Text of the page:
PLoS Neglected Tropical Diseases
Lymphatic filariasis is a disabling and disfiguring disease caused by a parasite that is transmitted by a mosquito. The life cycle of the parasite requires two hosts: the mosquito vector and the human host. Part of the developmental life cycle of the parasite occurs in the mosquito and the other part in the human host. The parasite develops through four stages in the mosquito, only the last of which is infectious to humans. The third larval stage (L3) is the infective stage that initiates human infections when infective mosquitoes bite humans. There is currently a global program attempting to eliminate this disease by administering drugs to affected communities with the goal of interrupting transmission of the parasite. The new diagnostic tool described in this paper uses molecular techniques to specifically detect the infective stage of the parasite in mosquitoes. Many mosquitoes can be tested at one time to assess the risk of ongoing transmission of filariasis in communities. In addition, this new L3-detection assay can simultaneously detect whether the mosquitoes contain ‘any-stage’ of the parasite. This provides information on infection rates in humans in the community. Both pieces of information can be used in assessing the progress of disease elimination efforts.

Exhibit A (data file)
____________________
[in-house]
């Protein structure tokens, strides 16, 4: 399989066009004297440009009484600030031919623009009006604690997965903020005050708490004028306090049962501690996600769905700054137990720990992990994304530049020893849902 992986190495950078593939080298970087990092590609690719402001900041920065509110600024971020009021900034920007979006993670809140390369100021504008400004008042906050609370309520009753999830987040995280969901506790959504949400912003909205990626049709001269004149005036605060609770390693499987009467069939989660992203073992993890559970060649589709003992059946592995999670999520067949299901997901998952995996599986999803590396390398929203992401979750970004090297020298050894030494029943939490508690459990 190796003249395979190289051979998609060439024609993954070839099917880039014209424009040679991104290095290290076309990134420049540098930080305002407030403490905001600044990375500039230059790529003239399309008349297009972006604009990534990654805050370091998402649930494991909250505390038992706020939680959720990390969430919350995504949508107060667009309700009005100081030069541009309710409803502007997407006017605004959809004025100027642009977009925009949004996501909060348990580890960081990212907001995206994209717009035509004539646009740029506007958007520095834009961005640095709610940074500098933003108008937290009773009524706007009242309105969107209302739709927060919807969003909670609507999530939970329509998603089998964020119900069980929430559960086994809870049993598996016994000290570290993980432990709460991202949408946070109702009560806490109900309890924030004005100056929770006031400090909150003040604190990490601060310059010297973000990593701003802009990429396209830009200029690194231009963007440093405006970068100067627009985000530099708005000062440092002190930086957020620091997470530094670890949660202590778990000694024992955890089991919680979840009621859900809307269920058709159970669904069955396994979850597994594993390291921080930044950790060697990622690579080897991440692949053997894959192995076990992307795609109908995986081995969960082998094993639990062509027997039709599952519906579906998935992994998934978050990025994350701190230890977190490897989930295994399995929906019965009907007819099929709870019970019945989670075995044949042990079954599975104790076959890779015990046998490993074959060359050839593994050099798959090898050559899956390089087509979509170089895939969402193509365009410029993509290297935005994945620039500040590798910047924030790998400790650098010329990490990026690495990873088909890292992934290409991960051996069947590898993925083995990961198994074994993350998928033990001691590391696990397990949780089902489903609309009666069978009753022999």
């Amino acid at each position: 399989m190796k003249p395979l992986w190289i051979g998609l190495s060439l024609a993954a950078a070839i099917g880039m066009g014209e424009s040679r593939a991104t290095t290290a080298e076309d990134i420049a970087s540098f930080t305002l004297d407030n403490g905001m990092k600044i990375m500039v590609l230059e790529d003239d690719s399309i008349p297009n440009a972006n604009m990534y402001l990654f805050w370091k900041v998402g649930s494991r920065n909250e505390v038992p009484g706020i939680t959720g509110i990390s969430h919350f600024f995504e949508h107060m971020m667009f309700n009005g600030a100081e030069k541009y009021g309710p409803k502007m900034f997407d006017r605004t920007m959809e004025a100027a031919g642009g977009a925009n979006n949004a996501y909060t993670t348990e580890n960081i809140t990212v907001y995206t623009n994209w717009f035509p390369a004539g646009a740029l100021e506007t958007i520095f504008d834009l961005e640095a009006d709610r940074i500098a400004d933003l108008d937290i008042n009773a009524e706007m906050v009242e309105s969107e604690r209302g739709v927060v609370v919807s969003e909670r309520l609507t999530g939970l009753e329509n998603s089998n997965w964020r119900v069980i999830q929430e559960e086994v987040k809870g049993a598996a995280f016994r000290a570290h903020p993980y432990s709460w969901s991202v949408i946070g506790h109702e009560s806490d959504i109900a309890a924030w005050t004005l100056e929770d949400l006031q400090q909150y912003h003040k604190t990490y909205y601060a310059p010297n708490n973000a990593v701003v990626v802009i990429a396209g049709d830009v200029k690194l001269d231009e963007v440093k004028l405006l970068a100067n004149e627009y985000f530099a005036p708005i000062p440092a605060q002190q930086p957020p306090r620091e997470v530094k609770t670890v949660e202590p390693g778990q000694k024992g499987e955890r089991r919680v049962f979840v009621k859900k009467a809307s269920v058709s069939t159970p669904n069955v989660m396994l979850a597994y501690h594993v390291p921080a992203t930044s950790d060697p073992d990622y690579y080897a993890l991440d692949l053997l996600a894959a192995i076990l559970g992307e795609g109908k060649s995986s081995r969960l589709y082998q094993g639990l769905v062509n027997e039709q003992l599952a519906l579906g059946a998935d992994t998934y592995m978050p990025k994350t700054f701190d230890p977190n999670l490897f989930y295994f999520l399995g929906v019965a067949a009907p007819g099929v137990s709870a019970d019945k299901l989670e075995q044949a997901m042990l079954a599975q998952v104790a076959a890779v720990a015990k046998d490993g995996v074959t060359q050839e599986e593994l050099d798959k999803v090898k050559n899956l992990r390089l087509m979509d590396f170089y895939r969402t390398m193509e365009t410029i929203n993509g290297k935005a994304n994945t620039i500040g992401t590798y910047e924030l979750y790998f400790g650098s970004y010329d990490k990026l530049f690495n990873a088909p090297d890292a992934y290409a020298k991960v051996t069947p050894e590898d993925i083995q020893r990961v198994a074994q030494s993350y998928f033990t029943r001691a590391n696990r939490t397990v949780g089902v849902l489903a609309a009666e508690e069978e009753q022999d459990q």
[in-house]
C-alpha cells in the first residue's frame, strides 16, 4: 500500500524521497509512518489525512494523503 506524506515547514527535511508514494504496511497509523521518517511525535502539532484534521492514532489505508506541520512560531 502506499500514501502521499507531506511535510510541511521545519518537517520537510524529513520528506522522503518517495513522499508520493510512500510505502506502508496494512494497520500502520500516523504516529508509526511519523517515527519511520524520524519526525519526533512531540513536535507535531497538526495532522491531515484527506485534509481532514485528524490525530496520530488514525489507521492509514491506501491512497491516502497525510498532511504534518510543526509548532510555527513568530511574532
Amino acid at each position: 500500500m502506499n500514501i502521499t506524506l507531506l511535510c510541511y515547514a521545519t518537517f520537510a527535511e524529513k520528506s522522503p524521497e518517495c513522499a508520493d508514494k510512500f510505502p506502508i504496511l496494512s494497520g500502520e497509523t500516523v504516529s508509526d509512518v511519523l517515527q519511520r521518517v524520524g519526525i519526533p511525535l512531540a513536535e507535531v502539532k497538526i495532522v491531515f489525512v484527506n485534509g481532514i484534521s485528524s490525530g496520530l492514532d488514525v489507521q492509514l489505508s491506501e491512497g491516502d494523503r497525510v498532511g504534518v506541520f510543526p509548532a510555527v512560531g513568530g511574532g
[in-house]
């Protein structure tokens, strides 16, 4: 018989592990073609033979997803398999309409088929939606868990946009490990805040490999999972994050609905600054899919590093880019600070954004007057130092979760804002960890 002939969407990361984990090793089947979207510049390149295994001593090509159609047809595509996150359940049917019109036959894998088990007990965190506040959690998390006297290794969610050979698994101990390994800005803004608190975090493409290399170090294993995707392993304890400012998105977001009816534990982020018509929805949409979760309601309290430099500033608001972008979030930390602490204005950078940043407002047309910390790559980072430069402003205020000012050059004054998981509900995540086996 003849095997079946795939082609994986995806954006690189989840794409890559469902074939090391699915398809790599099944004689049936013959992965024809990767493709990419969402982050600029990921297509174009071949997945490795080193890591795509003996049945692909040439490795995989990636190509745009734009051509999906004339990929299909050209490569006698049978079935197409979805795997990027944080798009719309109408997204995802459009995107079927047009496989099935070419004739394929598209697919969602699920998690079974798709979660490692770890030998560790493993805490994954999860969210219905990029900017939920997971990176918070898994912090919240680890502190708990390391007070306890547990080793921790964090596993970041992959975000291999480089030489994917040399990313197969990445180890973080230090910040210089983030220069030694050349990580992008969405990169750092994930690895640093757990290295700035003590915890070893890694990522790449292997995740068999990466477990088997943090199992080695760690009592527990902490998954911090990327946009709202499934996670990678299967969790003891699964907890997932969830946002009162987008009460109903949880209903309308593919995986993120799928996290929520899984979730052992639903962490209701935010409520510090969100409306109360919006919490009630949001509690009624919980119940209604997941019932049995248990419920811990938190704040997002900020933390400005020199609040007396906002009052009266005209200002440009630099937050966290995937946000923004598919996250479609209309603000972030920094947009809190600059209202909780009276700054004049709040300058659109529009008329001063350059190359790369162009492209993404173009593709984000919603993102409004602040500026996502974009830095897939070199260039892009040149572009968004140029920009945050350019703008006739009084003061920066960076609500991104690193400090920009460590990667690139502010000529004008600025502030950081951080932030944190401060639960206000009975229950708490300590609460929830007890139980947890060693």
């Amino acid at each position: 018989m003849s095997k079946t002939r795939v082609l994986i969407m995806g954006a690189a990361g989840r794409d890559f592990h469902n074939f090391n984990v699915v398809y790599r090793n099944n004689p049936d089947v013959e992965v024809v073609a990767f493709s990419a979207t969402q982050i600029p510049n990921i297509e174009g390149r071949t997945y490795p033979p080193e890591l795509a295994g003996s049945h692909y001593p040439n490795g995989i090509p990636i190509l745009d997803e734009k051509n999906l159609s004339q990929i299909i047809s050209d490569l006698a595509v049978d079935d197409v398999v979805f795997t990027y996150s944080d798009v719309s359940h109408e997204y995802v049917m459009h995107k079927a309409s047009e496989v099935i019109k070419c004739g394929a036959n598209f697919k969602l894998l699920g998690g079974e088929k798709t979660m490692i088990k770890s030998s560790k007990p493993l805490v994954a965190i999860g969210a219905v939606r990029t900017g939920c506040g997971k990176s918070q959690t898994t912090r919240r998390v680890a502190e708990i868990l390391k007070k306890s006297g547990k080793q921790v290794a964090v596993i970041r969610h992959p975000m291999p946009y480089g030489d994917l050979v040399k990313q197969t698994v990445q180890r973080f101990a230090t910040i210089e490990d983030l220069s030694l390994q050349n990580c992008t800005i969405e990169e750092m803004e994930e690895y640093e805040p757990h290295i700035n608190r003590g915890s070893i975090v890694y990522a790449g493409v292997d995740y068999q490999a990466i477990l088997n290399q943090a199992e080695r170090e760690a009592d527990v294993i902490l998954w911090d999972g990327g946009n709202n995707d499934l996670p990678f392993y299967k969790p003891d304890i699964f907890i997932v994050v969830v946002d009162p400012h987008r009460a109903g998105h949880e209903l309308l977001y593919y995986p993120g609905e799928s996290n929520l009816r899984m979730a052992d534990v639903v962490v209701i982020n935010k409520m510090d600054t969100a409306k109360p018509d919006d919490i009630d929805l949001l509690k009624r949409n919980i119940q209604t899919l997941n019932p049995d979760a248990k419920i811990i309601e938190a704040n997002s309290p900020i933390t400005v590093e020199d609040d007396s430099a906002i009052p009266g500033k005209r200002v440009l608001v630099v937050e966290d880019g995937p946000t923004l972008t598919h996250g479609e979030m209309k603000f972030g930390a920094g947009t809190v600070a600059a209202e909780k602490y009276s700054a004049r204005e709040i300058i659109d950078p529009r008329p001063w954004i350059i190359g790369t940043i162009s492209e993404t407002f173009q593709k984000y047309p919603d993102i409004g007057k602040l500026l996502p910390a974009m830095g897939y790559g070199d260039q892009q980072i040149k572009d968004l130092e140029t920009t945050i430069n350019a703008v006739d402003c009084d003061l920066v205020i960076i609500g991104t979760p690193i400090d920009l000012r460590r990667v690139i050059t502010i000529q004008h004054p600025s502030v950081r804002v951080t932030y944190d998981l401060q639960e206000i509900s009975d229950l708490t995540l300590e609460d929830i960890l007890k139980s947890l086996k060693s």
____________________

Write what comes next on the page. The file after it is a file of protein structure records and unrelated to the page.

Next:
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Laney, Sandra J.; Ramzy, Reda M.R.; Helmy, Hanan H.; Farid, Hoda A.; Ashour, Ameen A.; Weil, Gary J.; and Williams, Steven A., "Detection of Wuchereria bancrofti L3 Larvae in Mosquitoes: A Reverse Transcriptase PCR Assay Evaluating Infection and Infectivity" (2010). Biological Sciences: Faculty Publications, Smith College, Northampton, MA.